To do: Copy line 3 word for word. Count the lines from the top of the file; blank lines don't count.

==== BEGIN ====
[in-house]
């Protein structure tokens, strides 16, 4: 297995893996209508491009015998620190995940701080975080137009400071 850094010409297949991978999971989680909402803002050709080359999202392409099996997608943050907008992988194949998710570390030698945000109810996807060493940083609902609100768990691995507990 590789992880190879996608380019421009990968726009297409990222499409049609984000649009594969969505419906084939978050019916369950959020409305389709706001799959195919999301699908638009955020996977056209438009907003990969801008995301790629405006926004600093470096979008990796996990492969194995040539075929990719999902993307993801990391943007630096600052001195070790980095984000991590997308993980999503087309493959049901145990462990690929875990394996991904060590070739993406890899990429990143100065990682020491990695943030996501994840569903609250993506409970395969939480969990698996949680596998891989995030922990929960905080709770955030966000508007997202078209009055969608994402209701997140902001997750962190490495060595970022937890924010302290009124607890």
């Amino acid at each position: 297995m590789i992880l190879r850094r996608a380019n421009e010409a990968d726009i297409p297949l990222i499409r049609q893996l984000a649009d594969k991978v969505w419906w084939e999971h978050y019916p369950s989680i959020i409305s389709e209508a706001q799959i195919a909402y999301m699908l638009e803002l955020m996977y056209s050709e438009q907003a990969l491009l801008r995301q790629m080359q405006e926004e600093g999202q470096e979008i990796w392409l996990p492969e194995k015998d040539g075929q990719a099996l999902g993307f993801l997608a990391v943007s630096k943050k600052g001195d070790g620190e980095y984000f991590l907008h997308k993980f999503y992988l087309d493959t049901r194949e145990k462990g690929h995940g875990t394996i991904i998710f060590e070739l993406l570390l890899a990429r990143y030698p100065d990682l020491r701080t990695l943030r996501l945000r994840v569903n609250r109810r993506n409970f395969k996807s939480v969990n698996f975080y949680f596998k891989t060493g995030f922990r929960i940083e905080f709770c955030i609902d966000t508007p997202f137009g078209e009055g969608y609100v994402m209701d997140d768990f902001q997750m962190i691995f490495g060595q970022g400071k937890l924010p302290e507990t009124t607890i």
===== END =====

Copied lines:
């Amino acid at each position: 297995m590789i992880l190879r850094r996608a380019n421009e010409a990968d726009i297409p297949l990222i499409r049609q893996l984000a649009d594969k991978v969505w419906w084939e999971h978050y019916p369950s989680i959020i409305s389709e209508a706001q799959i195919a909402y999301m699908l638009e803002l955020m996977y056209s050709e438009q907003a990969l491009l801008r995301q790629m080359q405006e926004e600093g999202q470096e979008i990796w392409l996990p492969e194995k015998d040539g075929q990719a099996l999902g993307f993801l997608a990391v943007s630096k943050k600052g001195d070790g620190e980095y984000f991590l907008h997308k993980f999503y992988l087309d493959t049901r194949e145990k462990g690929h995940g875990t394996i991904i998710f060590e070739l993406l570390l890899a990429r990143y030698p100065d990682l020491r701080t990695l943030r996501l945000r994840v569903n609250r109810r993506n409970f395969k996807s939480v969990n698996f975080y949680f596998k891989t060493g995030f922990r929960i940083e905080f709770c955030i609902d966000t508007p997202f137009g078209e009055g969608y609100v994402m209701d997140d768990f902001q997750m962190i691995f490495g060595q970022g400071k937890l924010p302290e507990t009124t607890i």